Given the controversial history of the IP3R1 structure, as an additional validation, we processed the same particle set from scratch, including CTF determination, initial model generation, refinement and variance map production, using EMAN2 (Tang et al., 2007), which has a new initial model generation method and a new CTF correction strategy which can compensate for the presence of continuous carbon substrates. The results from the two completely independent reconstructions agree to within the limits of resolution and model variance. Both reconstructions using the current image set agree completely about the quaternary structure of the channel, which is not the case when we attempt a reconstruction using the images from our previously published structure (Serysheva et al., 2003). It now seems very likely that model bias was prominent in our earlier study due to high noise levels (Figure S2A). The present study passes much more stringent tests for self-consistency in the reconstruction. This overall shape also agrees well with recent low-resolution results in negative stain (Hamada et al., 2003). While the resolution remains marginal for secondary structural interpretation, the interpretability of the TM helix arrangements in terms of other channel structures lends credence to our interpretation even at this level of detail. The structure used for interpretation and presented in the figures in the body of the paper is the structure solved using the proven methods from EMAN1.
The EMAN1 variance map was produced using calculateMapVariance.py (Chen et al., 2008), which makes use of a variant of the bootstrap method suggested by Penczek (Penczek et al., 2006). In brief, 100 subsampled 3D models were produced from randomly selected particle images, and the 3D average and 3D standard deviation maps were computed from them. The 3D standard deviation map was further filtered to ~15 Å. 3D variance analysis in the presence of symmetry is subject to exaggeration within a few pixels of the symmetry axis, but our observed high variability regions are sufficiently far from the axis that this is not a factor.
We applied the same connectivity-based, symmetry preserving segmentation algorithm applied to RyR1 (Ludtke et al., 2005) to identify subunit boundaries in IP3R1 structure. This algorithm segments the structure into a number of high-density regions, and then determines the strength of the connectivity between these regions, establishing segmentation where the weakest connectivities represent the boundaries between subunits. In the TM domain, this separation is unambiguous, however in the CY domain, variation of the segmentation parameters can produce a few possible segmentations. We selected the segmentation, which is consistent with segmentation of RyR1 (Serysheva et al., 2008), but at this resolution, this result is strictly hypothetical.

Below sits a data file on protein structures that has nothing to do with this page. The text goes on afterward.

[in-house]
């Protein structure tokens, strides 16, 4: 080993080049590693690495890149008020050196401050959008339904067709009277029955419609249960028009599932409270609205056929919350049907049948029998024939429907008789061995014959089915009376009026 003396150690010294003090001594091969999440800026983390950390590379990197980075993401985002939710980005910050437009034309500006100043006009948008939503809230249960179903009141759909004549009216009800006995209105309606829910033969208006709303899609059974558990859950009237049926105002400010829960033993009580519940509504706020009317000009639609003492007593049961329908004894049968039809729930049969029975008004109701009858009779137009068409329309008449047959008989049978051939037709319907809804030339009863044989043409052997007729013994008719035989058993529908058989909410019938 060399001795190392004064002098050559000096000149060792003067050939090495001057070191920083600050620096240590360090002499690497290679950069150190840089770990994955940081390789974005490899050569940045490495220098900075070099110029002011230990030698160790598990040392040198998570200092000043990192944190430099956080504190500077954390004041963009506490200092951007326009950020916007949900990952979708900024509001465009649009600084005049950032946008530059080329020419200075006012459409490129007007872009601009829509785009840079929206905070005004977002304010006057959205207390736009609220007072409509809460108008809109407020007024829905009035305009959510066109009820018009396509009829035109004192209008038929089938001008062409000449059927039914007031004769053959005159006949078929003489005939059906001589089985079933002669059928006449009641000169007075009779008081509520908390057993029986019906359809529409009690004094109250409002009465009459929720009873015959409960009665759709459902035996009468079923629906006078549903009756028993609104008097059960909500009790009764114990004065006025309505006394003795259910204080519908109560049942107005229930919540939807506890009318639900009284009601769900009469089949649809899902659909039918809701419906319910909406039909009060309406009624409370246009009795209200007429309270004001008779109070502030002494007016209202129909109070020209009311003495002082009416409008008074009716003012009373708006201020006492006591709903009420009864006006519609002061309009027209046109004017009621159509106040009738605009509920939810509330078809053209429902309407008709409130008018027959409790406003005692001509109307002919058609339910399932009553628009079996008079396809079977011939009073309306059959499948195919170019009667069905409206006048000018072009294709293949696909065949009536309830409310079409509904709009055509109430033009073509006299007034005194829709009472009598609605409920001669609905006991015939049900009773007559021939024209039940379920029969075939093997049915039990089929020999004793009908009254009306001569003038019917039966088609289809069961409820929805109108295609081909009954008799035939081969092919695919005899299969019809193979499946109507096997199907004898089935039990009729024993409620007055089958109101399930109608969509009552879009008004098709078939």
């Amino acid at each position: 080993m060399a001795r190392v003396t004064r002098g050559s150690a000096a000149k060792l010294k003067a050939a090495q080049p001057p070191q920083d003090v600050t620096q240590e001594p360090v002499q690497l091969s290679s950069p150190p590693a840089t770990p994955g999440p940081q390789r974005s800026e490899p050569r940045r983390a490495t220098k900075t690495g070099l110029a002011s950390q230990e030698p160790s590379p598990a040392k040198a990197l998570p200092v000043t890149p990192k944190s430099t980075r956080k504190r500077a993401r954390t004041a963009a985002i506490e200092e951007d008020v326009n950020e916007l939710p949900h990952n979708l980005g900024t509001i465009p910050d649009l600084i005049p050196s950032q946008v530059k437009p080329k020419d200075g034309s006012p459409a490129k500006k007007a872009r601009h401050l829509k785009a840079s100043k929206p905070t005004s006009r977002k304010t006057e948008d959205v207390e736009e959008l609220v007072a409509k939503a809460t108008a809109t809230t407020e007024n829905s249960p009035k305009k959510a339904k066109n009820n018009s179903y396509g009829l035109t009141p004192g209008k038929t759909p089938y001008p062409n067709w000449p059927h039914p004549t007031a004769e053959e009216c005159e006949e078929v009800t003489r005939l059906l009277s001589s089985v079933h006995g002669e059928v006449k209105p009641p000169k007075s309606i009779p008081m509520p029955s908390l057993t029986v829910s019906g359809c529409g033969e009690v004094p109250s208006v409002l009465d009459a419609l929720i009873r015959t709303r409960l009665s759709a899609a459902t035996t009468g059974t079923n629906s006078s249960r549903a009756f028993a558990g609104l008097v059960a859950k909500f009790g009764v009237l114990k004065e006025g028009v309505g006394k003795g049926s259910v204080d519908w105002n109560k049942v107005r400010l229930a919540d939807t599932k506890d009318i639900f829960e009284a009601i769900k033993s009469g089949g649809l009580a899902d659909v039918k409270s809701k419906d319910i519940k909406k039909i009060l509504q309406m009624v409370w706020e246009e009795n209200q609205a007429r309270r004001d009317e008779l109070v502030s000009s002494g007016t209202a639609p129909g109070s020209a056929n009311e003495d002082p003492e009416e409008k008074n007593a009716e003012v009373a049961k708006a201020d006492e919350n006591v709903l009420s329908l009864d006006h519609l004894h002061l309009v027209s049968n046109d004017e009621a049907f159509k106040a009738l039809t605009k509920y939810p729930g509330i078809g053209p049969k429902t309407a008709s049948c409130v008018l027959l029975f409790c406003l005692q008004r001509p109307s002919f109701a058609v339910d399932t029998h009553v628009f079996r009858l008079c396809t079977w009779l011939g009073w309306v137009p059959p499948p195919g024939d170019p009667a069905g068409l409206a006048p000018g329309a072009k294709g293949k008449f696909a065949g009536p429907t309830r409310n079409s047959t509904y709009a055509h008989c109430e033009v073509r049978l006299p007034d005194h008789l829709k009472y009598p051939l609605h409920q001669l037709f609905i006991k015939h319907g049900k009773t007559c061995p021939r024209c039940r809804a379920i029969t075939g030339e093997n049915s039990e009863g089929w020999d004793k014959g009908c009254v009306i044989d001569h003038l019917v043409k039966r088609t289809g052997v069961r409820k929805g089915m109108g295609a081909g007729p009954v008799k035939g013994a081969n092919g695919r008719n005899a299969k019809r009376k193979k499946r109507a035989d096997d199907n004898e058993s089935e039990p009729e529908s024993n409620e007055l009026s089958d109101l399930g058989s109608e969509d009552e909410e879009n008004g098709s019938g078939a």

The 3D density map was visualized using the UCSF Chimera package (Goddard et al., 2005) and AMIRA (Mercury Computer System). At ~1 nm resolution it is possible to identify well defined α-helices, but this must be done with some caution below 8 Å resolution (Baker et al., 2007; Baker et al., 2010). Secondary structure elements (SSE) were identified by visual interpretation of cryo-EM densities and using quantitative estimation with SSEhunter, which is a part of the AIRS package (Baker et al., 2007; Baker et al., 2010). At 6–8 Å resolutions, SSE, i.e. α-helices and β-sheets appear as rodlike densities and thin planes, respectively. At resolutions of 8–10 Å, results are far more ambiguous, and β-sheet identification cannot be performed with confidence. In visually examining the TM region, 6 rod-like densities can be observed. This is confirmed by SSEhunter, which also identifies these regions as α-helices. Similar to our earlier RyR structure (Ludtke et al., 2005; Serysheva et al., 2008), identified helices are only those where both methods agreed. Errors in rotational alignment of the particles will have a decreasing impact on structural features near the center of mass, and along the Z-axis. This is likely possible for relative clarity of the pore-lining helices in both this channel and our earlier structure of RyR1 channel (Ludtke et al., 2005; Serysheva et al., 2008). Initial fitting of the X-ray structures of K+ channels into the IP3R1 TM region was carried out manually and then refined with Chimera.
Multiple sequence alignments were performed using ClustalW2 (Larkin et al., 2007). Hydrophobicity analysis and secondary structure prediction were carried out with several packages available through PSIPRED (http://bioinf.cs.ucl.ac.uk/psipred/) and the Biology Workbench (http://workbench.sdsc.edu).
We thank G. A. Mignery, D. J. Bare and J. T. Maxwell for providing the IP3R1 protein for initial studies, D. F. Boehning for help with production of IP3R1-specific antibody, T. G. Wensel for help with the Ca2+ flux experiments; J. Zhang for assistance with the 3D statistical variance analysis; M. L. Baker for help with the SSEhunter program; R. Rochat for assistance with graphics; movie S1 was produced by Matthew Dougherty. This research is supported by grants from NIH (P41RR002250, R01GM072804, R01GM080139 and RGM072804Z) and MDA Research Grant 88677.
Supplemental information includes five figures, table and movies and can be founded with this article online.
Author contributionsT.P.T, Q.T.N and I.I.S performed the protein purification; T.P.T and V.Yu.M.-B. performed the Ca2+ flux experiments; Q.T.N. assisted with a cryo-specimen preparation; I.I.S. took single-particle cryo-EM images; I.I.S. and S.J.L. performed the single-particle reconstruction; I.I.S., S.J.L. and W. C. interpreted the map; S.J.L., W.C. and I.I.S. wrote the paper with contributions from all coauthors.
Cryo-EM density map of IP3R1 has been deposited to the EMDB (http://www.emdatabank.org) with accession code EMD-5278.